A Decison Making Model
There is a tendancy to make decisions automatically rather than taking a systematic approach. It is still important to monitor yourself, and when possible follow this decision making model (Smith, 2002):
Detect - Detect that a change has occured
Estimate - Estimate the need for action to adapt to the change Choose - Choose the most desirable outcome
Identify - Identification of actions which will successfully control the change Do - Carry out the chosen actions
Evaluate - Evaluate the effect of the action/s
Factors Affecting Decision Making
There are many physical factors that can affect the efficiency of our brain. Pilots should follow the IMSAFE model, as a personal pre-flight inspection process.
I - Illness
M - Medication
S - Stress
A - Alcohol and Drugs
F - Fatigue
E - Eating and Drinking
One thing that is important to note is that many pilots do not realise how much dehydration can affect them. Take a water bottle with you in flight, and make sure you keep drinking water through out the day.
Stress can have a huge affect on our ability to process information.
There are many things that can help to reduce stress incuding:
•Getting a good nights sleep
•Looking after your physical fitness
•Plan, Plan, Plan
•Back up plans
•Dont put yourself in a situation which may be stressful in the first place - Avoid weather such as thunderstorms/ Turbulence, fly a route which avoids certain stressful situtations.
•Control the physical environment (E.g. Temperature, wear sunglasses, etc.) •Manage workload by using times of low activity to plan ahead and prepare. •Shed unnecessary work items during high workload times (e.g. general chatter among crew members is usually ceased during take off and landing. This is called a "sterile cockpit". Information specific to the task is the only thing discussed.)
Attitudes and Biases
Decisions are more commonly made based on how we feel, rather than logic. This can be affected by our attitude at the time. For example, many pilots are very goal-orientated, and tend to suffer from "get-home-itis". Pilots need to be self aware, and make sure they are not displaying a hazardous attitude. Another emotional factor that can affect our decisions is embarrassment. Once a decision is made (for example to take off into marginal weather) it can be easy to recalibrate your risk criteria, and accept larger risks than you would normally.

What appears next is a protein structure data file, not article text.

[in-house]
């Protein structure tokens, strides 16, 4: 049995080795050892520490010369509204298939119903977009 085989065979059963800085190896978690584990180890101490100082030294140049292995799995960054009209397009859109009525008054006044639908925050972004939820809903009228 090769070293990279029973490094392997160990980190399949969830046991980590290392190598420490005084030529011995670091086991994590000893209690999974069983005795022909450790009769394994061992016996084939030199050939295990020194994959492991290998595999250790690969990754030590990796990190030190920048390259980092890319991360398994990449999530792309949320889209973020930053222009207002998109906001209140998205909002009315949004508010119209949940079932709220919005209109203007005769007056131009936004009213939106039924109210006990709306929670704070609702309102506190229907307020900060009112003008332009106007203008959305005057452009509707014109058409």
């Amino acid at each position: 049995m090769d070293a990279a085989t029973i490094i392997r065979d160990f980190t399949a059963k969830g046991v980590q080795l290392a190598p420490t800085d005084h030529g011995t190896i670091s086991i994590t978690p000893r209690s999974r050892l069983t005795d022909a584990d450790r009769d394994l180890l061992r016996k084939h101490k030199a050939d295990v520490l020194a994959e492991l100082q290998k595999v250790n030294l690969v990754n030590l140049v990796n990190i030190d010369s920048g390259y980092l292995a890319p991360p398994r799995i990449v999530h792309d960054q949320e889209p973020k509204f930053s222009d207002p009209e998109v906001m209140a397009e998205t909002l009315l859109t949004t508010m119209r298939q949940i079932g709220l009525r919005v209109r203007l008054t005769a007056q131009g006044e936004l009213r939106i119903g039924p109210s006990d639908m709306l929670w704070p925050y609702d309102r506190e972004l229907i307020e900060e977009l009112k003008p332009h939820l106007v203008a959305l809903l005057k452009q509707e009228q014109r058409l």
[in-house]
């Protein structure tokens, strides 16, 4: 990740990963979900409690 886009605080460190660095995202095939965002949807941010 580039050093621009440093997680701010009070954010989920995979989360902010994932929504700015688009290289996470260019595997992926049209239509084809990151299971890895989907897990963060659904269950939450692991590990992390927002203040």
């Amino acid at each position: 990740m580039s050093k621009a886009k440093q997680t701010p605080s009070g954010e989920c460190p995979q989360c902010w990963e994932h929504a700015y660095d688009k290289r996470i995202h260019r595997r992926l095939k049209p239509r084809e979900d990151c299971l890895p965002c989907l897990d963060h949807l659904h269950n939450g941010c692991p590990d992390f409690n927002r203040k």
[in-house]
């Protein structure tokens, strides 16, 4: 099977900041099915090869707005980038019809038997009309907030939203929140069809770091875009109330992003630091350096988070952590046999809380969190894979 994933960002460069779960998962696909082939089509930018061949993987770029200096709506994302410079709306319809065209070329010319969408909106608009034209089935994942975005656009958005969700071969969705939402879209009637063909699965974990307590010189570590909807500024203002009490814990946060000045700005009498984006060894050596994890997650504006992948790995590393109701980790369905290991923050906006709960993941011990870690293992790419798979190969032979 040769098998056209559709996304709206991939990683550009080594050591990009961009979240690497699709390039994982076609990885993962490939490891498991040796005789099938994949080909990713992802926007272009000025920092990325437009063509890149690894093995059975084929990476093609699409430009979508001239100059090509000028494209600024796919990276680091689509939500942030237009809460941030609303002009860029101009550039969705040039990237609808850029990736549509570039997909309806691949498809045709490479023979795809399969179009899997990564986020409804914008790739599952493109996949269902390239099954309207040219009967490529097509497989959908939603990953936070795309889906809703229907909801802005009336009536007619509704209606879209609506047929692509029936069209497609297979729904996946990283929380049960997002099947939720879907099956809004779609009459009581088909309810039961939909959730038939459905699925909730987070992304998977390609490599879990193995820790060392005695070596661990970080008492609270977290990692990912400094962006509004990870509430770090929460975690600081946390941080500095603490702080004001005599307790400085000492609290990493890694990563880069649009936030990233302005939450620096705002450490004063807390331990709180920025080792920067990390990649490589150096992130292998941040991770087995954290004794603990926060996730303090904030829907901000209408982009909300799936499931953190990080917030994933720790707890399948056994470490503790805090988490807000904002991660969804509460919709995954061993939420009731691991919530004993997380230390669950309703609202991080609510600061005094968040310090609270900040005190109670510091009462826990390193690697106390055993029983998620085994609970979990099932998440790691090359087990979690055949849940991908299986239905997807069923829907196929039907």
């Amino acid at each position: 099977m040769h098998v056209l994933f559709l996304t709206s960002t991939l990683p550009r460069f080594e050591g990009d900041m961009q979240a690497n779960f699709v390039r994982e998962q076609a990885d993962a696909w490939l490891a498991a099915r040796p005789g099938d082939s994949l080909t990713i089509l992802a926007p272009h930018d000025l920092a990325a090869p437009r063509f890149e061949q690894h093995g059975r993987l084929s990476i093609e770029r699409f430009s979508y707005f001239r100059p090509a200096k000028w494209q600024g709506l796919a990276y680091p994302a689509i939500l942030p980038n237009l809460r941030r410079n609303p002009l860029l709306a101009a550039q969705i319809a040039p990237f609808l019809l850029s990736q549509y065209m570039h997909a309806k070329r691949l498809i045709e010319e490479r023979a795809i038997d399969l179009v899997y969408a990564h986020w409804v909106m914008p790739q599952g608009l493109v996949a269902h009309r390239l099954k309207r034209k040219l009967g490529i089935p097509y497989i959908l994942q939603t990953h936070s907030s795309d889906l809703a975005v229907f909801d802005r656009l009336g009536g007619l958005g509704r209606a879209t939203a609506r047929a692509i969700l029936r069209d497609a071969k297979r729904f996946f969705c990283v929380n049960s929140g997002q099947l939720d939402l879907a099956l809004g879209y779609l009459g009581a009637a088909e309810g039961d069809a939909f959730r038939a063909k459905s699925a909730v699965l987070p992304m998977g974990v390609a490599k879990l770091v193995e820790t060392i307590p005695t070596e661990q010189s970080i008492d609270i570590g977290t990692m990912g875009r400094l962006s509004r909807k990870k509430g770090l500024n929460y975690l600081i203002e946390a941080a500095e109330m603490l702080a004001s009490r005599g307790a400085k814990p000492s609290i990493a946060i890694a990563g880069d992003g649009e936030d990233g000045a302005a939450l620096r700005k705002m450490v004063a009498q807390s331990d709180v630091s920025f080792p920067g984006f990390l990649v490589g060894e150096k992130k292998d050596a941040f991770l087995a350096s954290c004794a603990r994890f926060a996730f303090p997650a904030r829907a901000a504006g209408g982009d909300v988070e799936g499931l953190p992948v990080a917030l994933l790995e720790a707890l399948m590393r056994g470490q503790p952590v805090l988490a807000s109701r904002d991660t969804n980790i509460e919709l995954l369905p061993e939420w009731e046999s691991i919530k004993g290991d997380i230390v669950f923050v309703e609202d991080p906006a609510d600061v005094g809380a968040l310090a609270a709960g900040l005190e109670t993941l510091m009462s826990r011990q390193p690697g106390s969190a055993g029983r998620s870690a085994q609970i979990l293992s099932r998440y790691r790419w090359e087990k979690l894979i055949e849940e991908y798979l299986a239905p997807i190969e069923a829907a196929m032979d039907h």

(See confirmation bias.)
Gathering information to support your pre-formed conclusions about what is happening, rather than seeing the world as it is (Wikipedia 2009).
Optimism Bias (Wishful thinking)
A tendency to be optimistic about the future, rather than logically assessing the facts. A common example would be pilots proceding into poor weather on the bases that "…it will probably improve" rather than thinking about the fact that it may get worse. (Wikipedia 2009)
Group Think/ Peer Pressure
(See Group Behaviour)
A tendency to conform to what other members of the group are saying rather than following your own judgement.
This refers to our judgements about events that already have happened. This occurs when an event has happened, and we are overconfident that it would have happened inevitabley. The hindsight bias demonstrates that we often reconstruct the past so that it matches our present knowledge (Schacter, 2001 as cited in Matlin, 2009).
Heuristics are strategies using readily accessible, though loosely applicable, information to control problem solving in human beings and machines (Wiki, 2012)
The representativeness heuristic supposes that whether we judge a sample as likely, depends upon how similar it is to the sample population from which it was selected. For example, a pilot may look at an...
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